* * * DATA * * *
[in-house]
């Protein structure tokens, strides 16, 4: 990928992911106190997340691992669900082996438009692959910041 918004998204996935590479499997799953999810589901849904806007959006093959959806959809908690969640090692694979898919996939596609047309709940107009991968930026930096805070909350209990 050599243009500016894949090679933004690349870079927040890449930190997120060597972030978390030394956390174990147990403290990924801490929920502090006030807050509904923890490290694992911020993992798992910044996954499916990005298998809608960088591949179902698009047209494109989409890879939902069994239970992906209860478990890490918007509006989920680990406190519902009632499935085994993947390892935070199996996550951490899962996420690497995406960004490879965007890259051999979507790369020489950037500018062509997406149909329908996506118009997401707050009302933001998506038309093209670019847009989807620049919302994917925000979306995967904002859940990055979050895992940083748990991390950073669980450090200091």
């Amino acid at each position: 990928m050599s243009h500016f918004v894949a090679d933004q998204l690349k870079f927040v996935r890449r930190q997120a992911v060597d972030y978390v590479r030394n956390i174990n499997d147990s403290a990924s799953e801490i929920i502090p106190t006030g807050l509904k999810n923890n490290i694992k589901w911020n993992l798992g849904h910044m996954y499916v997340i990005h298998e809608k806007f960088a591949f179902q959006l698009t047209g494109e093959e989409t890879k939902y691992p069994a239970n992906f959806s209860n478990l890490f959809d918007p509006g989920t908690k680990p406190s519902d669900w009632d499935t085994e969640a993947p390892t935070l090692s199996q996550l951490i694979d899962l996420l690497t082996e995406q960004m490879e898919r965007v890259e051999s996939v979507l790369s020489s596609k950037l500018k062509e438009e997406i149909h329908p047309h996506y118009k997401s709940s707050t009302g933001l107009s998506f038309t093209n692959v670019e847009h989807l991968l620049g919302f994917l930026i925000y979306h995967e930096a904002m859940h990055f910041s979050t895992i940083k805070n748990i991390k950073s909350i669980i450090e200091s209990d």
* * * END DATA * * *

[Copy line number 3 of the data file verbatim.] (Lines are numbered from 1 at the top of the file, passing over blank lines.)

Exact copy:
């Amino acid at each position: 990928m050599s243009h500016f918004v894949a090679d933004q998204l690349k870079f927040v996935r890449r930190q997120a992911v060597d972030y978390v590479r030394n956390i174990n499997d147990s403290a990924s799953e801490i929920i502090p106190t006030g807050l509904k999810n923890n490290i694992k589901w911020n993992l798992g849904h910044m996954y499916v997340i990005h298998e809608k806007f960088a591949f179902q959006l698009t047209g494109e093959e989409t890879k939902y691992p069994a239970n992906f959806s209860n478990l890490f959809d918007p509006g989920t908690k680990p406190s519902d669900w009632d499935t085994e969640a993947p390892t935070l090692s199996q996550l951490i694979d899962l996420l690497t082996e995406q960004m490879e898919r965007v890259e051999s996939v979507l790369s020489s596609k950037l500018k062509e438009e997406i149909h329908p047309h996506y118009k997401s709940s707050t009302g933001l107009s998506f038309t093209n692959v670019e847009h989807l991968l620049g919302f994917l930026i925000y979306h995967e930096a904002m859940h990055f910041s979050t895992i940083k805070n748990i991390k950073s909350i669980i450090e200091s209990d």